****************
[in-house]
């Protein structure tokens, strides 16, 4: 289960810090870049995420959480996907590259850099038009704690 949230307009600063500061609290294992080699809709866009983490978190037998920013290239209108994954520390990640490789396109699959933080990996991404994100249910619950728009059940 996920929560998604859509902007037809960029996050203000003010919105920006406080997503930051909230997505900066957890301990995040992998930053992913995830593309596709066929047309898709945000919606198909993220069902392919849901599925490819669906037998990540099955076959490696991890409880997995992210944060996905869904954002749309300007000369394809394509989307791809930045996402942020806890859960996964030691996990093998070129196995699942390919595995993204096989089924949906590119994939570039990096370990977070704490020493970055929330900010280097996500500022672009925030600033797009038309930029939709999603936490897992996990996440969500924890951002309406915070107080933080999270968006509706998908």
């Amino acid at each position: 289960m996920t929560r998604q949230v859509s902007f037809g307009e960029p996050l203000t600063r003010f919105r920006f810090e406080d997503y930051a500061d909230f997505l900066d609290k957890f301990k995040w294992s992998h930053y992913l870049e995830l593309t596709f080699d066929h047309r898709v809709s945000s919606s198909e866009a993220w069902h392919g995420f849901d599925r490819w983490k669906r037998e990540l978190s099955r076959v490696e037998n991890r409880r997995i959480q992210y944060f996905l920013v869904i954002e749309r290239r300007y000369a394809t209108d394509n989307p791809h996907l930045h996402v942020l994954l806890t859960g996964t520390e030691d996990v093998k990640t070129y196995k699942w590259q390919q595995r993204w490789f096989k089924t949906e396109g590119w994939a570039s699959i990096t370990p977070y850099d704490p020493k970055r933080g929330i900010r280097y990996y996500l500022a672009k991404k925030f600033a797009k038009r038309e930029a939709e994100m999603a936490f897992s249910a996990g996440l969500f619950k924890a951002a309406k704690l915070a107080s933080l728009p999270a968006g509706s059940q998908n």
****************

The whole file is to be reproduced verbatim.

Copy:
[in-house]
């Protein structure tokens, strides 16, 4: 289960810090870049995420959480996907590259850099038009704690 949230307009600063500061609290294992080699809709866009983490978190037998920013290239209108994954520390990640490789396109699959933080990996991404994100249910619950728009059940 996920929560998604859509902007037809960029996050203000003010919105920006406080997503930051909230997505900066957890301990995040992998930053992913995830593309596709066929047309898709945000919606198909993220069902392919849901599925490819669906037998990540099955076959490696991890409880997995992210944060996905869904954002749309300007000369394809394509989307791809930045996402942020806890859960996964030691996990093998070129196995699942390919595995993204096989089924949906590119994939570039990096370990977070704490020493970055929330900010280097996500500022672009925030600033797009038309930029939709999603936490897992996990996440969500924890951002309406915070107080933080999270968006509706998908």
């Amino acid at each position: 289960m996920t929560r998604q949230v859509s902007f037809g307009e960029p996050l203000t600063r003010f919105r920006f810090e406080d997503y930051a500061d909230f997505l900066d609290k957890f301990k995040w294992s992998h930053y992913l870049e995830l593309t596709f080699d066929h047309r898709v809709s945000s919606s198909e866009a993220w069902h392919g995420f849901d599925r490819w983490k669906r037998e990540l978190s099955r076959v490696e037998n991890r409880r997995i959480q992210y944060f996905l920013v869904i954002e749309r290239r300007y000369a394809t209108d394509n989307p791809h996907l930045h996402v942020l994954l806890t859960g996964t520390e030691d996990v093998k990640t070129y196995k699942w590259q390919q595995r993204w490789f096989k089924t949906e396109g590119w994939a570039s699959i990096t370990p977070y850099d704490p020493k970055r933080g929330i900010r280097y990996y996500l500022a672009k991404k925030f600033a797009k038009r038309e930029a939709e994100m999603a936490f897992s249910a996990g996440l969500f619950k924890a951002a309406k704690l915070a107080s933080l728009p999270a968006g509706s059940q998908n």